Finally, let’s take a look at the lower right quadrant, the mysterious “accessible, but not interesting” area. Materials in English here could be reference items, such as a telephone book (when one does not need to search for a number) or a computer manual (when one does not have a computer problem to solve). Once you need to access those reference works, however, their content becomes highly interesting, or at least useful.
Strategy: Help students discover the interesting nature of the material, and help them access it
As with the computer manual example, the level of interest in the content may change with a change in circumstances. When one finds motivation to read, perhaps sparked by necessity, or perhaps by a realization that the content is, after all, interesting and relevant, the student will naturally put more energy into understanding the text. As a teacher, it is particularly satisfying to help students discover the importance or relevance of some material that we have chosen for them, isn’t it?
Strategy: Provide students with an accessible (simplified) version
Another way to help students find appropriate reading material is to change the text itself. For example, few Japanese university students will be able to easily read Charlotte Brontë’s novel Jane Eyre in its original form. Jane Eyre is not a forbidding work, but it is simply beyond the capability of many people who happen to be separated in time, culture, and English fluency from its original intended audience – 19th century residents of England. In such a case, a simplified (“reader”) version of Jane Eyre will be much more interesting and accessible to the typical non-native speaker or language learner.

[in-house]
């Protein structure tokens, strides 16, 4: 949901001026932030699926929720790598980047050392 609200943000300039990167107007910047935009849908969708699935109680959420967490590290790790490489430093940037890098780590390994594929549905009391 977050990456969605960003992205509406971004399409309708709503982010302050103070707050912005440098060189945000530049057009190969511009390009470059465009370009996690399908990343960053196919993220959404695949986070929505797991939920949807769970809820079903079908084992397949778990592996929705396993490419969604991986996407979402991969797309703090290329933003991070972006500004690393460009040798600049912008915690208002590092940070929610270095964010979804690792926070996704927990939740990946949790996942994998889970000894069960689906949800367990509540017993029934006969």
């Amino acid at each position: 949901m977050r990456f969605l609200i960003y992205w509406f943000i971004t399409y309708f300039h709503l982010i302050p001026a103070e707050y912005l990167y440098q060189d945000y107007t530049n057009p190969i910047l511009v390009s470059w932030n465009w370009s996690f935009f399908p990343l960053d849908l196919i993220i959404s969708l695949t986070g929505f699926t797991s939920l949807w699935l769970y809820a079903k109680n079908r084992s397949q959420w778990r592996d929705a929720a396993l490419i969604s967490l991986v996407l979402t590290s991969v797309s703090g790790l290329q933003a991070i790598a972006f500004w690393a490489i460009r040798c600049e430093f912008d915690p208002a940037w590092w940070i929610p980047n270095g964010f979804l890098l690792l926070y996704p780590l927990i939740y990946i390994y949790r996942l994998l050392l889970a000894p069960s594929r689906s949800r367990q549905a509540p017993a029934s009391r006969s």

By taking out difficult or unnecessary words, eliminating minor characters, simplifying the plot and otherwise making the essential story easier to grasp, reader versions of novels are valuable resources for students and teachers.
Our approach with Science Reader was a combination of the two strategies above. We wanted to introduce students to authentic material, and we wanted to give them the support they need to move up on both the “level of interest” and the “accessibility” axes by discovering the interesting points of the articles and by reading simplified versions of the articles.